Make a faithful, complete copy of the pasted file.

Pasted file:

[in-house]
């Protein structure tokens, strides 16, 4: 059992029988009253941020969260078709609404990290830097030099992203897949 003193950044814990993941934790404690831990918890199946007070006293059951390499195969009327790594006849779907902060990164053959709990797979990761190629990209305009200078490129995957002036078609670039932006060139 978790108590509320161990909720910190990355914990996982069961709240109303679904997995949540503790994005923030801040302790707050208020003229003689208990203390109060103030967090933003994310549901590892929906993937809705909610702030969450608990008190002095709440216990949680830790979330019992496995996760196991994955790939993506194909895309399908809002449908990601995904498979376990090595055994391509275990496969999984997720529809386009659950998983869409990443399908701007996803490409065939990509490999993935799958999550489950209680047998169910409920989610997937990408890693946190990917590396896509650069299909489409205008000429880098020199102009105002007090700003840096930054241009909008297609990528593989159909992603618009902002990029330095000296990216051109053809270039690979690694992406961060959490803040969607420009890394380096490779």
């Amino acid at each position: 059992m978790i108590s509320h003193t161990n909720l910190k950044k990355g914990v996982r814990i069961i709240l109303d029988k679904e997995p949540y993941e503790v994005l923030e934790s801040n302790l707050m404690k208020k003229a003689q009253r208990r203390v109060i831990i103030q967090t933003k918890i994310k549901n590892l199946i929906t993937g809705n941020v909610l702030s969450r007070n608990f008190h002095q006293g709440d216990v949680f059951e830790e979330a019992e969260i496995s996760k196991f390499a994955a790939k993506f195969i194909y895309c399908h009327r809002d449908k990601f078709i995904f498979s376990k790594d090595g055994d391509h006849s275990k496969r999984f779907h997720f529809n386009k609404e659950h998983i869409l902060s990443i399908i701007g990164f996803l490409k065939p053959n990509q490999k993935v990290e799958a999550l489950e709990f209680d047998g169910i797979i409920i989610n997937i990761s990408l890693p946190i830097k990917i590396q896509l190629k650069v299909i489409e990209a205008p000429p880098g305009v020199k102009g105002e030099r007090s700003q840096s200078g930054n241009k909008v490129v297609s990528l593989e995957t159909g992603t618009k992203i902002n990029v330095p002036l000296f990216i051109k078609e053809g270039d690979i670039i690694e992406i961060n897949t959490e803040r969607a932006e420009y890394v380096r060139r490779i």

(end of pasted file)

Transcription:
[in-house]
């Protein structure tokens, strides 16, 4: 059992029988009253941020969260078709609404990290830097030099992203897949 003193950044814990993941934790404690831990918890199946007070006293059951390499195969009327790594006849779907902060990164053959709990797979990761190629990209305009200078490129995957002036078609670039932006060139 978790108590509320161990909720910190990355914990996982069961709240109303679904997995949540503790994005923030801040302790707050208020003229003689208990203390109060103030967090933003994310549901590892929906993937809705909610702030969450608990008190002095709440216990949680830790979330019992496995996760196991994955790939993506194909895309399908809002449908990601995904498979376990090595055994391509275990496969999984997720529809386009659950998983869409990443399908701007996803490409065939990509490999993935799958999550489950209680047998169910409920989610997937990408890693946190990917590396896509650069299909489409205008000429880098020199102009105002007090700003840096930054241009909008297609990528593989159909992603618009902002990029330095000296990216051109053809270039690979690694992406961060959490803040969607420009890394380096490779």
């Amino acid at each position: 059992m978790i108590s509320h003193t161990n909720l910190k950044k990355g914990v996982r814990i069961i709240l109303d029988k679904e997995p949540y993941e503790v994005l923030e934790s801040n302790l707050m404690k208020k003229a003689q009253r208990r203390v109060i831990i103030q967090t933003k918890i994310k549901n590892l199946i929906t993937g809705n941020v909610l702030s969450r007070n608990f008190h002095q006293g709440d216990v949680f059951e830790e979330a019992e969260i496995s996760k196991f390499a994955a790939k993506f195969i194909y895309c399908h009327r809002d449908k990601f078709i995904f498979s376990k790594d090595g055994d391509h006849s275990k496969r999984f779907h997720f529809n386009k609404e659950h998983i869409l902060s990443i399908i701007g990164f996803l490409k065939p053959n990509q490999k993935v990290e799958a999550l489950e709990f209680d047998g169910i797979i409920i989610n997937i990761s990408l890693p946190i830097k990917i590396q896509l190629k650069v299909i489409e990209a205008p000429p880098g305009v020199k102009g105002e030099r007090s700003q840096s200078g930054n241009k909008v490129v297609s990528l593989e995957t159909g992603t618009k992203i902002n990029v330095p002036l000296f990216i051109k078609e053809g270039d690979i670039i690694e992406i961060n897949t959490e803040r969607a932006e420009y890394v380096r060139r490779i």